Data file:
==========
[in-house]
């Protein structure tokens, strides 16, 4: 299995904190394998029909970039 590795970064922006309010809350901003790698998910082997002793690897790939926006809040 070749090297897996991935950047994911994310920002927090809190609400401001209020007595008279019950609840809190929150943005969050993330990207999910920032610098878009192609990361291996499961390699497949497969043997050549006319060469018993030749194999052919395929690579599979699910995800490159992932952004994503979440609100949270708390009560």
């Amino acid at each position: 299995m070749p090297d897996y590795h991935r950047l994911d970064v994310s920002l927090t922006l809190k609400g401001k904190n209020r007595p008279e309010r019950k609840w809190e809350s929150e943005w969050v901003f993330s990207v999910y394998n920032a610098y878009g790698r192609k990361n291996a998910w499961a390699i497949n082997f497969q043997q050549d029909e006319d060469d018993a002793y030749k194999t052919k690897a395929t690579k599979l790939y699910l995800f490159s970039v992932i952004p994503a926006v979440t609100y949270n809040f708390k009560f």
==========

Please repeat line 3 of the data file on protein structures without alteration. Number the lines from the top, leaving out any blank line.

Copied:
């Amino acid at each position: 299995m070749p090297d897996y590795h991935r950047l994911d970064v994310s920002l927090t922006l809190k609400g401001k904190n209020r007595p008279e309010r019950k609840w809190e809350s929150e943005w969050v901003f993330s990207v999910y394998n920032a610098y878009g790698r192609k990361n291996a998910w499961a390699i497949n082997f497969q043997q050549d029909e006319d060469d018993a002793y030749k194999t052919k690897a395929t690579k599979l790939y699910l995800f490159s970039v992932i952004p994503a926006v979440t609100y949270n809040f708390k009560f």